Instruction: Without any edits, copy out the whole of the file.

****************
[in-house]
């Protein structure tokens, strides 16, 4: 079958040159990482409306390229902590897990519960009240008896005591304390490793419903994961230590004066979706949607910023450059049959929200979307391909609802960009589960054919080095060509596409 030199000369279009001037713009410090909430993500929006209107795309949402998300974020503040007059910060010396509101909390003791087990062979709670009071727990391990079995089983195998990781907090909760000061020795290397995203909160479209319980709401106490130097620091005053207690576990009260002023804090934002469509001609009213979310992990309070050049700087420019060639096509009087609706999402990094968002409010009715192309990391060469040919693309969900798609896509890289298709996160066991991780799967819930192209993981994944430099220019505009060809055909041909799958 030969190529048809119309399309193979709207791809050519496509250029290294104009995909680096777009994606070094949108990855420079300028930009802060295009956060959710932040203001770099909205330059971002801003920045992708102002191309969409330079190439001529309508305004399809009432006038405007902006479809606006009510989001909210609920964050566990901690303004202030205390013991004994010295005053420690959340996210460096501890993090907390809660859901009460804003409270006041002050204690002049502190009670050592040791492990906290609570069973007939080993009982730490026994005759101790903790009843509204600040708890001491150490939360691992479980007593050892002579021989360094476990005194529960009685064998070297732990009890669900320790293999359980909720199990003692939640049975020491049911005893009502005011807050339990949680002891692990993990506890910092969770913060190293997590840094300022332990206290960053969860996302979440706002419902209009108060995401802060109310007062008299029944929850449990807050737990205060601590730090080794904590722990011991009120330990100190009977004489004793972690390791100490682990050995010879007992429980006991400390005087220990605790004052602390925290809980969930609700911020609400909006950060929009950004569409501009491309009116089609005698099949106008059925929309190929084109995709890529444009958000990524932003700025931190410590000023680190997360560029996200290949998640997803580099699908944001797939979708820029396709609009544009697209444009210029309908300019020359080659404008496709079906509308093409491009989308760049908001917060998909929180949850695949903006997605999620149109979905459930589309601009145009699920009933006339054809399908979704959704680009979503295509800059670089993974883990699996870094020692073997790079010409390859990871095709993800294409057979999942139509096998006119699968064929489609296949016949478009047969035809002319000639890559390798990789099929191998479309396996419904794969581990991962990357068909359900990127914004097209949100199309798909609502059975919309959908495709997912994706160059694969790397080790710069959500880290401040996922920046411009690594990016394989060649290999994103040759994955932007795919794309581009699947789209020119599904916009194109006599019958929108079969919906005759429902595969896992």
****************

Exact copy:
[in-house]
């Protein structure tokens, strides 16, 4: 079958040159990482409306390229902590897990519960009240008896005591304390490793419903994961230590004066979706949607910023450059049959929200979307391909609802960009589960054919080095060509596409 030199000369279009001037713009410090909430993500929006209107795309949402998300974020503040007059910060010396509101909390003791087990062979709670009071727990391990079995089983195998990781907090909760000061020795290397995203909160479209319980709401106490130097620091005053207690576990009260002023804090934002469509001609009213979310992990309070050049700087420019060639096509009087609706999402990094968002409010009715192309990391060469040919693309969900798609896509890289298709996160066991991780799967819930192209993981994944430099220019505009060809055909041909799958 030969190529048809119309399309193979709207791809050519496509250029290294104009995909680096777009994606070094949108990855420079300028930009802060295009956060959710932040203001770099909205330059971002801003920045992708102002191309969409330079190439001529309508305004399809009432006038405007902006479809606006009510989001909210609920964050566990901690303004202030205390013991004994010295005053420690959340996210460096501890993090907390809660859901009460804003409270006041002050204690002049502190009670050592040791492990906290609570069973007939080993009982730490026994005759101790903790009843509204600040708890001491150490939360691992479980007593050892002579021989360094476990005194529960009685064998070297732990009890669900320790293999359980909720199990003692939640049975020491049911005893009502005011807050339990949680002891692990993990506890910092969770913060190293997590840094300022332990206290960053969860996302979440706002419902209009108060995401802060109310007062008299029944929850449990807050737990205060601590730090080794904590722990011991009120330990100190009977004489004793972690390791100490682990050995010879007992429980006991400390005087220990605790004052602390925290809980969930609700911020609400909006950060929009950004569409501009491309009116089609005698099949106008059925929309190929084109995709890529444009958000990524932003700025931190410590000023680190997360560029996200290949998640997803580099699908944001797939979708820029396709609009544009697209444009210029309908300019020359080659404008496709079906509308093409491009989308760049908001917060998909929180949850695949903006997605999620149109979905459930589309601009145009699920009933006339054809399908979704959704680009979503295509800059670089993974883990699996870094020692073997790079010409390859990871095709993800294409057979999942139509096998006119699968064929489609296949016949478009047969035809002319000639890559390798990789099929191998479309396996419904794969581990991962990357068909359900990127914004097209949100199309798909609502059975919309959908495709997912994706160059694969790397080790710069959500880290401040996922920046411009690594990016394989060649290999994103040759994955932007795919794309581009699947789209020119599904916009194109006599019958929108079969919906005759429902595969896992």